My Quality of Life Abroad is Closely Tied to Two Privileges
Living abroad isn’t the same experience for everyone.
Upon my last visit to the US, I caught up with many old friends, colleagues, and mentors over lunch. While we fervently talked about what’s happened in our lives since I left the US for France, they all had the same question.
What is it like living abroad?
I’ve already expressed the difficulties faced when living abroad. But as we spoke, I found myself steering the conversation towards privilege.
Living abroad isn’t the same experience for everyone. After speaking with other expats and immigrants in Paris, I’ve recognized that my quality of life abroad came down to two privileges I hold.
The Privilege of Speaking English
I knew the basics of French and French culture before moving to Paris. Not only that, but I’m a native English speaker. If I was really in a bind, I could find someone who spoke English. I think I’ve asked, “Do you speak English?” at least twice a day during my first month in Paris.
I don’t think anglophones realize how much easier it is to navigate many big cities abroad. True, this isn’t applicable everywhere. In smaller, rural areas, it’s much harder to find English speakers. However, it’s a relief in most large cities when you know some people around you speak English, fluent or not. This is even more relieving when your grasp of the local language isn’t excellent.
Compare this aspect of my journey to my parents’. Their native language is Kannada, a South Indian language. Have you heard of Kannada before reading this? While it’s a largely spoken language in India, it’s not well known outside of the country. Unless you speak it or know someone who does, you probably haven’t heard of it, much less understand it.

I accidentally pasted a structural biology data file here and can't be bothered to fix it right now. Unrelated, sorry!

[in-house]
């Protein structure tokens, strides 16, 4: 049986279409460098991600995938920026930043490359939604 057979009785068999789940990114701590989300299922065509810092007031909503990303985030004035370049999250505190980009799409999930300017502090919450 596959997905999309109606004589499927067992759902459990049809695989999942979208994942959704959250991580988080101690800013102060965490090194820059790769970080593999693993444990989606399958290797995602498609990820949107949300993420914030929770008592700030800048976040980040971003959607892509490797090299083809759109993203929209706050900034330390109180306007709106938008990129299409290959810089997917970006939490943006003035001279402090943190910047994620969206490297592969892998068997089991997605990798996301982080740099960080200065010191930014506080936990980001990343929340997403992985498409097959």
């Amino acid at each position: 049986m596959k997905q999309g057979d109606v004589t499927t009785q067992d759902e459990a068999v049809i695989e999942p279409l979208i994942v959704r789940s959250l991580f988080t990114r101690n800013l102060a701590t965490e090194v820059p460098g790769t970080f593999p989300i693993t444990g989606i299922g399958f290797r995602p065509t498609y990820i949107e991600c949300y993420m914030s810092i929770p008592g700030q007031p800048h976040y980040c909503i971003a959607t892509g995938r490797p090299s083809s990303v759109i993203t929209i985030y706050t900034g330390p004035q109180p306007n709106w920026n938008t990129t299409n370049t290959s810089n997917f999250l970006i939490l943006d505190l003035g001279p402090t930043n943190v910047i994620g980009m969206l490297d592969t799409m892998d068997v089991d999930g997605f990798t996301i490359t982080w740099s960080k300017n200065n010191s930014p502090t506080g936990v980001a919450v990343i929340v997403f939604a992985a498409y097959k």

If my parents were in a bind when they first moved to the US, they probably faced more language-related anxiety than I did. They didn’t think, “If I’m really stuck, I know someone here will speak Kannada.” Instead, they had to make do with their knowledge of English at the time.
Does this mean you can travel to any place in the world and be guaranteed a language crutch because you speak English? Of course not, but it certainly helps that English is widely used internationally for business, diplomacy, research, and education.
The Privilege of Knowing People
Some people might have family, friends, or indirect connections in your expat country that you can lean on. Similarly, if you made friends or connections with people already established in the country, they can give you more tailored advice or connect you to others who can help you.
- My HR contact, who speaks fluent French and English, helped me find accommodation, open my French bank account, set up my insurance, talked me through filing French taxes, and even accompanied me to my visa renewal appointment! She helped me understand different French documents and acted as a translator for conversations above my language level.
- My first accommodation was an international housing campus for French and non-French students, artists, scientists, and other professionals. I lived on the same floor as other Americans pursuing degrees or fellowships and people from all over the world in different disciplines. They gave me general life advice about adjusting to a new place and broadened my knowledge of career options abroad.
- My landlady also speaks fluent French and English and is a socialite. She answered all of my questions and introduced me whenever she had guests over. After I left the housing campus, it was difficult for me to meet and make new friends. She helped me broaden my circle and helped me feel connected to others despite my language barrier.
If I had to boil down my most significant asset, it would come down to my connections. Not only does having a community of people you trust essential for your wellbeing, “who you know” is even more emphasized if you’re starting from scratch.
Having privilege doesn’t mean your life is problem-free. It means that there are specific problems that you will never have to face because of reasons beyond your control or fault. I think it’s important to keep this in mind because moving to another country doesn’t come with a universal list of struggles or successes.